This variable is agent-scoped. It can be used as an environment variable in a script and as a parameter in a build task, but not as part of the build number or as a version control tag.
Build.BuildId The ID of the record for the completed build.
Build.BuildNumber The name of the completed build. You can specify the build number format that generates this value in the pipeline options. A typical use of this variable is to make it part of the label format, which you specify on the repository tab. Note: This value can contain whitespace or other invalid label characters. In these cases, the label format will fail.

This variable is agent-scoped. It can be used as an environment variable in a script and as a parameter in a build task, but not as part of a version control tag.
Build.BuildUri The URI for the build. For example: vstfs:///Build/Build/1430.

This variable is agent-scoped. It can be used as an environment variable in a script and as a parameter in a build task, but not as part of the build number or as a version control tag.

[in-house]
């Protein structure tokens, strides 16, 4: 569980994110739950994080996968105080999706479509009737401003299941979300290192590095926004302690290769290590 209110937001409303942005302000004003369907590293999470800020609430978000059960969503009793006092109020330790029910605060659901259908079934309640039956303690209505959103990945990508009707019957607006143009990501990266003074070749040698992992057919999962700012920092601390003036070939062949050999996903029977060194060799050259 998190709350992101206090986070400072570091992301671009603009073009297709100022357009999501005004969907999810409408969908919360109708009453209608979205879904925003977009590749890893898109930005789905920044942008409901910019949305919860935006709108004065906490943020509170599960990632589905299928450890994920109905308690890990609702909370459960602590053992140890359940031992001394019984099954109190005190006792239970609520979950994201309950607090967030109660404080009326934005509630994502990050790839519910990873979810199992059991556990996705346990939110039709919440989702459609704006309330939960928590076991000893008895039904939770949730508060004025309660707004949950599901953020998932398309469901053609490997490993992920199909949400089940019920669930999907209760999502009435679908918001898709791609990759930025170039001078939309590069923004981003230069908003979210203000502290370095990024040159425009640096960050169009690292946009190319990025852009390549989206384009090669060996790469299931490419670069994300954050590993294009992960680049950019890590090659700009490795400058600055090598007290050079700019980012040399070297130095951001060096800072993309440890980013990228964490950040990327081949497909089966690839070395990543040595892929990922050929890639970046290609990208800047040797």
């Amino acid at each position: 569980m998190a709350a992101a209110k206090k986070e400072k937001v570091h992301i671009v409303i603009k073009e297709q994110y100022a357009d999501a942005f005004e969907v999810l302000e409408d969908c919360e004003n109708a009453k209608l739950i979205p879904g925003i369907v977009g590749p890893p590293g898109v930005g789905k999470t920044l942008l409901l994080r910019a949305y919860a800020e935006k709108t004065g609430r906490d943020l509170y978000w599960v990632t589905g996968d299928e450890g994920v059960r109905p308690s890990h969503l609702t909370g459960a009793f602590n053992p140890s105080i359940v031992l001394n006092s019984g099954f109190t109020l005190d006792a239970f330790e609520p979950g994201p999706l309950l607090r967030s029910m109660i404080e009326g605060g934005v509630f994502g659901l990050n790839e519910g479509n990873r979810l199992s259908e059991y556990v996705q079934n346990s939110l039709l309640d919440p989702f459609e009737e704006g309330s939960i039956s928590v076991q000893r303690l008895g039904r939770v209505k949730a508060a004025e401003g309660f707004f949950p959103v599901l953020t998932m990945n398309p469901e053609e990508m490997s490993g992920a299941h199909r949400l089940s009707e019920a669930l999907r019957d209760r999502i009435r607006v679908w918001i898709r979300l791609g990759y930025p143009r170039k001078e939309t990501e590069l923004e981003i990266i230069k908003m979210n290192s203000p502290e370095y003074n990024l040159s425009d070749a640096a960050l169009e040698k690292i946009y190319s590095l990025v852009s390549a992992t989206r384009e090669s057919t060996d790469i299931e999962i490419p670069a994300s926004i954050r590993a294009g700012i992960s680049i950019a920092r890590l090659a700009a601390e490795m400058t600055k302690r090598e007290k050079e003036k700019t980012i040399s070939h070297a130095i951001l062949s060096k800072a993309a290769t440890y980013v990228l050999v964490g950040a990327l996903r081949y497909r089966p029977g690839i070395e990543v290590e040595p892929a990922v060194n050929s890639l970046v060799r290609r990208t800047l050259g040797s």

Build.BinariesDirectory The local path on the agent you can use as an output folder for compiled binaries. Available in TFS 2015.4.

By default, new build pipelines are not set up to clean this directory. You can define your build to clean it up on the Repository tab.

For example: C:\TfsData\Agents\Agent-MACHINENAME\_work\1\b

This variable is agent-scoped. It can be used as an environment variable in a script and as a parameter in a build task, but not as part of the build number or as a version control tag.